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Previous Challenge Entry (Level 3 – Advanced)
Topic: Willingness (02/21/05)

TITLE: 1706
By Lisa McMillion
02/27/05


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I had a choice to make and I needed to make it quickly, before the walkers blew by me with their heel-to-toe beat and the street sweepers shooed me off the course altogether. There I stood inside one of many portable toilets along the way, the light of noon diffusing through blue plastic, mixing with the red of belabored respiration to turn me a strange shade of purple. Model athlete, embodiment of Will and his brother Determination, number 1706. I rapidly flipped through my internal index of excus-- eh-hem, options -- I could borrow someone's cell phone and call it a day; I had already run twelve miles in two hours and, according to the course map, Mile 13 was entirely uphill. A half-marathon wasn't bad for a first timer. I heard the footfalls of those who had decided they were too vested in their promised heaven to turn back, their feet slapping the pavement outside my private purgatory. Various shirts I'd followed for the last five miles became pestering voices nudging me onward: "Once You Cross the Finish Line, You Will Never Be the Same," "Pain is Temporary, Pride is Forever," and the menacing one I kept trying to outpace-- "Don't Get Too Close, I've Got The RUNS." I had no idea why I had thought I could finish or how I would, but I just knew that I must.

That my jogtrot could never compete with the predatory stride of the Kenyans had entered my mind like a Postage Paid Business Reply Card I need only acknowledge by mailing. It is true, I had accepted what I believed to be sunscreen on a tongue depressor offered at mile 11 from a helper at the course sidelines. It turned out, however, to be a maximum strength topical analgesic that I eagerly rubbed onto my already burning face. It became my fastest mile. I was a comet of menthol blazing through the city streets to land on the nearest water station attendant. Afterward, I must've quit and started again at every mile marker all the way to 26. Each time I wanted to give up, I'd hear someone who had never met me, who just knew that I was in a race few enter and all struggle to finish: "You go, 1706! Go Marathoner!" God had said that I could do all things, and this, by my estimation, qualified as one big crazy thing.

Somewhere along the way, I began to accept my circumstances as Saint Paul's allegory of will in Philippians 3:13, what some refer to as their Christian walk, and I, my Christian distance-run. Forgetting those things behind me, I pressed onward toward the mark for the prize, which to me was finishing what I'd started despite adversity and the lure of willingly halting. I have heard it said that Christians blame everything on Satan, but I believe that each one of us is so important a threat that if we are brave enough to enter the race, he is ready to take us out at any hint of our willingness to quit. He is the vampire requiring our invitation to come fully across the threshold. He is the shark to our blood-scented surrenders.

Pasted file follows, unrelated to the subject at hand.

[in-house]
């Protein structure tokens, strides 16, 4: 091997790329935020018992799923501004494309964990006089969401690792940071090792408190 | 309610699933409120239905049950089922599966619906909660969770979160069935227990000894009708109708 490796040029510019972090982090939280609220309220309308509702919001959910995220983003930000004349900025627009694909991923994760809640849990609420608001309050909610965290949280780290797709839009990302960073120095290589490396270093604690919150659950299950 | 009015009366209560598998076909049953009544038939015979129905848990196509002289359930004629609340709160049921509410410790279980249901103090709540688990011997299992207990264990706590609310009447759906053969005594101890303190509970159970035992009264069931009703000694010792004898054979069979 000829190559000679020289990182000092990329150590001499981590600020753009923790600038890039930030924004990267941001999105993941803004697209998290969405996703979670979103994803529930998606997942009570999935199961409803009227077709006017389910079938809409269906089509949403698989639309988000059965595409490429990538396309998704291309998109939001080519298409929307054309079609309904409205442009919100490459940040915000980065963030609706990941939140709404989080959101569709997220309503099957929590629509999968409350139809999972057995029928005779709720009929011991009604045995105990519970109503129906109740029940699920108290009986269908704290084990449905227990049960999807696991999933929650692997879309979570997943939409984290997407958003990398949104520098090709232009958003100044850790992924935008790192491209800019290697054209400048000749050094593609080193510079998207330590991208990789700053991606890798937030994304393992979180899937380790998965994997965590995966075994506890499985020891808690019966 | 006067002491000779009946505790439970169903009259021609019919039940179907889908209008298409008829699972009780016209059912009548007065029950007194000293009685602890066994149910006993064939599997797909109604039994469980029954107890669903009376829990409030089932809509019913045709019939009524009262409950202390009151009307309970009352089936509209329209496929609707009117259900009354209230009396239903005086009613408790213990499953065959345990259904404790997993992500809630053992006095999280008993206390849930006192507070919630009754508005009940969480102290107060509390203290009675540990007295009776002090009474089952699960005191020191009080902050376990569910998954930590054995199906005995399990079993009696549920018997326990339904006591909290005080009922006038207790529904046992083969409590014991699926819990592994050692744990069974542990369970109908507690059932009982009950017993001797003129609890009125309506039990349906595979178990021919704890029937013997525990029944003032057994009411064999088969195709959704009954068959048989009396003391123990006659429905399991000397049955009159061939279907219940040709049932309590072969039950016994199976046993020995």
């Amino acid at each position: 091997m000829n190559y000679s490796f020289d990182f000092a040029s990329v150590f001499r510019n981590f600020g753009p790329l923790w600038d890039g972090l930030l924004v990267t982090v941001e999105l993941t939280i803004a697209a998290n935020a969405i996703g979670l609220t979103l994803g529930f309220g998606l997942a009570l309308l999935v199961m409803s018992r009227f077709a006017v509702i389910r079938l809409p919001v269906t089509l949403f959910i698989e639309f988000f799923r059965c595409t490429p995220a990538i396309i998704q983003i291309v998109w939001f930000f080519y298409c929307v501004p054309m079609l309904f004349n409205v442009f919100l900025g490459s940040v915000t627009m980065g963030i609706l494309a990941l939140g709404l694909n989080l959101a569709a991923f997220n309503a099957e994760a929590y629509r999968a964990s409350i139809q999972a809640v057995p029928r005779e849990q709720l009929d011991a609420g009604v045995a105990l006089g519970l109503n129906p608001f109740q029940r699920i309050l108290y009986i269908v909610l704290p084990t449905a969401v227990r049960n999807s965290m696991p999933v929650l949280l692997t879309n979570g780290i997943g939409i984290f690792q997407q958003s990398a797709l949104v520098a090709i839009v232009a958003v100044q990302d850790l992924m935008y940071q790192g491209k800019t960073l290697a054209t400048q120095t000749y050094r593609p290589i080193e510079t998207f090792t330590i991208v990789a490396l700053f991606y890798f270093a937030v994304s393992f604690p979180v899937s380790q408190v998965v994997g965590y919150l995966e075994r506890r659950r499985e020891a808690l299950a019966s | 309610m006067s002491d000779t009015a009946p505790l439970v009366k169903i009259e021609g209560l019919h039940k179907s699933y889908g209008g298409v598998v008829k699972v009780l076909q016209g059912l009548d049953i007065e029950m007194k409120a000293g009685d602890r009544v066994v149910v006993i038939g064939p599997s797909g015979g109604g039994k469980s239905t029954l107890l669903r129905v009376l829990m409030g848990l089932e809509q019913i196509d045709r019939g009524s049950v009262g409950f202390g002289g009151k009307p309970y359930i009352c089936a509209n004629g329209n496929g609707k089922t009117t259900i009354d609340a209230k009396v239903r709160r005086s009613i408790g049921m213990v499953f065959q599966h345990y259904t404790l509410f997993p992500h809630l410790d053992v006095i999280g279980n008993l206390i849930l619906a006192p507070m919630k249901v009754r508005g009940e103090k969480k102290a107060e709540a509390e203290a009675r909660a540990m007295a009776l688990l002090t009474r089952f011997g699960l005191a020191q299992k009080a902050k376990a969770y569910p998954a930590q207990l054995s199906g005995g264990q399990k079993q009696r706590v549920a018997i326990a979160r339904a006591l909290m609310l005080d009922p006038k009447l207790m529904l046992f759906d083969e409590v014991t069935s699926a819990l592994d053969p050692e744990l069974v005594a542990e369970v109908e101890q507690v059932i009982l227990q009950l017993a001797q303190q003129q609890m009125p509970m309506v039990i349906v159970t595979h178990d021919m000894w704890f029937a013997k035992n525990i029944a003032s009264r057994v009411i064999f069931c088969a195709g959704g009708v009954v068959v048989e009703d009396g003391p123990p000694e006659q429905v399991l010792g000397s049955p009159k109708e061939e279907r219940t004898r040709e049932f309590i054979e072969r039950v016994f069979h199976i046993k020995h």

On my last quarter mile, I heard a voice yelling behind me, seemingly from another dimension. It was an Ironman veteran I had met on the shuttle bus to the starting line, apparent Master of His Own Will. I could never compete with him, I had thought. Now his voice was behind me, urging me onward to completion ahead of him.

When one becomes a Christian, he must seriously count the cost. The times he will trip, fall, and embarrass his former self. The times he will hide in unsavory places to escape the impossible things God might show to him that he will do. He must realize that he is in a strenuous test of will, but that he is trained and loved by the Master and that victory is secure and all the more sweetened by his continuation. Though every sinew of his body will ache, though he will retain the encouragement of others like a sponge and still come up wanting at times, though he will doubt himself endlessly and cry out in despair, God will never leave him, but lead him on. And once he crosses the finish line, he will, indeed, never be the same.


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Member Comments
Member Date
Jeremy McNabb03/02/05
You've given us some really terrific mental images here. A few metaphors may have been a little over-the-top, but the effect as a whole was one of experienced story telling. Always find your own voice and go with it! Great job!
darlene hight03/03/05
I enjoyed this. See you in the winners circle 1706
donna robinson03/04/05
You had me agreeing with this character, laughing with him and then you made me get serious about finishing the race. Great read
Debbie OConnor03/06/05
Very well done. I liked the image of the hiding in the portable toilet debating whether or not to finish. Very realistic. And I liked the end with the Ironman encouraging the runner to finish ahead of him. Great image!